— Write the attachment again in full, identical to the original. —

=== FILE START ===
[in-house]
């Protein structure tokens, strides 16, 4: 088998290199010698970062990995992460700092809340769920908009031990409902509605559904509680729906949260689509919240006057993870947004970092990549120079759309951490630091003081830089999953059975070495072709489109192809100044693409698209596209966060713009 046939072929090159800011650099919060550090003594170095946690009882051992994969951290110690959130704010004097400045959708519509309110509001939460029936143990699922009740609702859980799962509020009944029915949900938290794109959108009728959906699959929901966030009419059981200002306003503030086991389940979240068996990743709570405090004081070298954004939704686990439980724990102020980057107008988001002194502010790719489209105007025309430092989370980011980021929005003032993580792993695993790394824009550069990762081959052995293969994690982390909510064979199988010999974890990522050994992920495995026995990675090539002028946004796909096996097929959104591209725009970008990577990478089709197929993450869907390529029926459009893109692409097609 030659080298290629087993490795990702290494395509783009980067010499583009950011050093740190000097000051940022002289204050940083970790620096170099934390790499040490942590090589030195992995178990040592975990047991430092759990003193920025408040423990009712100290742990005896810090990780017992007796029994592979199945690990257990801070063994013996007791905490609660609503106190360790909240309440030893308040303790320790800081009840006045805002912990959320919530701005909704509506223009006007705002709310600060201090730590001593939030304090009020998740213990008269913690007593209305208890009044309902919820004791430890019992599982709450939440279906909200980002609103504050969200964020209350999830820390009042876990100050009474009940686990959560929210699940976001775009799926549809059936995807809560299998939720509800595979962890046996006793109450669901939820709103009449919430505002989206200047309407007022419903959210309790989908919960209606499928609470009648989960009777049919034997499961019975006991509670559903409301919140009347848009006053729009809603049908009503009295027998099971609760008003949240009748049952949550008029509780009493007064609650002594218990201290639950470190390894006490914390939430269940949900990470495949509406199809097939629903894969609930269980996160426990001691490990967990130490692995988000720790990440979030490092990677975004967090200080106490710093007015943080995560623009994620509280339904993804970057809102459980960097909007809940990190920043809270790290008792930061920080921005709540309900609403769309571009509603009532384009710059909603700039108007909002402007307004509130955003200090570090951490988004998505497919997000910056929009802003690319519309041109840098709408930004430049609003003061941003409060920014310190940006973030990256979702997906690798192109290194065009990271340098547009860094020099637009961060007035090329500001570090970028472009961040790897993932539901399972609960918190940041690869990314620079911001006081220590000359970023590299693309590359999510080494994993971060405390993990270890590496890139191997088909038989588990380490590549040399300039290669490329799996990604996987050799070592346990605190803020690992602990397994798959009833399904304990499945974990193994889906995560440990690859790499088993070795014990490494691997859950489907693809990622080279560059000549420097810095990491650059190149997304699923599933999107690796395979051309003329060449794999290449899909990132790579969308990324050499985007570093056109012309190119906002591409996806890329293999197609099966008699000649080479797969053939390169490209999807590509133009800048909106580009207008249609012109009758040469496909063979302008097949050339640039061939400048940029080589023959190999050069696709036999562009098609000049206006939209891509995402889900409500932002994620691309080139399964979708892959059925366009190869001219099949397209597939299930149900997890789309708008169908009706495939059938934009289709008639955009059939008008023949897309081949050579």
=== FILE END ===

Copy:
[in-house]
């Protein structure tokens, strides 16, 4: 088998290199010698970062990995992460700092809340769920908009031990409902509605559904509680729906949260689509919240006057993870947004970092990549120079759309951490630091003081830089999953059975070495072709489109192809100044693409698209596209966060713009 046939072929090159800011650099919060550090003594170095946690009882051992994969951290110690959130704010004097400045959708519509309110509001939460029936143990699922009740609702859980799962509020009944029915949900938290794109959108009728959906699959929901966030009419059981200002306003503030086991389940979240068996990743709570405090004081070298954004939704686990439980724990102020980057107008988001002194502010790719489209105007025309430092989370980011980021929005003032993580792993695993790394824009550069990762081959052995293969994690982390909510064979199988010999974890990522050994992920495995026995990675090539002028946004796909096996097929959104591209725009970008990577990478089709197929993450869907390529029926459009893109692409097609 030659080298290629087993490795990702290494395509783009980067010499583009950011050093740190000097000051940022002289204050940083970790620096170099934390790499040490942590090589030195992995178990040592975990047991430092759990003193920025408040423990009712100290742990005896810090990780017992007796029994592979199945690990257990801070063994013996007791905490609660609503106190360790909240309440030893308040303790320790800081009840006045805002912990959320919530701005909704509506223009006007705002709310600060201090730590001593939030304090009020998740213990008269913690007593209305208890009044309902919820004791430890019992599982709450939440279906909200980002609103504050969200964020209350999830820390009042876990100050009474009940686990959560929210699940976001775009799926549809059936995807809560299998939720509800595979962890046996006793109450669901939820709103009449919430505002989206200047309407007022419903959210309790989908919960209606499928609470009648989960009777049919034997499961019975006991509670559903409301919140009347848009006053729009809603049908009503009295027998099971609760008003949240009748049952949550008029509780009493007064609650002594218990201290639950470190390894006490914390939430269940949900990470495949509406199809097939629903894969609930269980996160426990001691490990967990130490692995988000720790990440979030490092990677975004967090200080106490710093007015943080995560623009994620509280339904993804970057809102459980960097909007809940990190920043809270790290008792930061920080921005709540309900609403769309571009509603009532384009710059909603700039108007909002402007307004509130955003200090570090951490988004998505497919997000910056929009802003690319519309041109840098709408930004430049609003003061941003409060920014310190940006973030990256979702997906690798192109290194065009990271340098547009860094020099637009961060007035090329500001570090970028472009961040790897993932539901399972609960918190940041690869990314620079911001006081220590000359970023590299693309590359999510080494994993971060405390993990270890590496890139191997088909038989588990380490590549040399300039290669490329799996990604996987050799070592346990605190803020690992602990397994798959009833399904304990499945974990193994889906995560440990690859790499088993070795014990490494691997859950489907693809990622080279560059000549420097810095990491650059190149997304699923599933999107690796395979051309003329060449794999290449899909990132790579969308990324050499985007570093056109012309190119906002591409996806890329293999197609099966008699000649080479797969053939390169490209999807590509133009800048909106580009207008249609012109009758040469496909063979302008097949050339640039061939400048940029080589023959190999050069696709036999562009098609000049206006939209891509995402889900409500932002994620691309080139399964979708892959059925366009190869001219099949397209597939299930149900997890789309708008169908009706495939059938934009289709008639955009059939008008023949897309081949050579």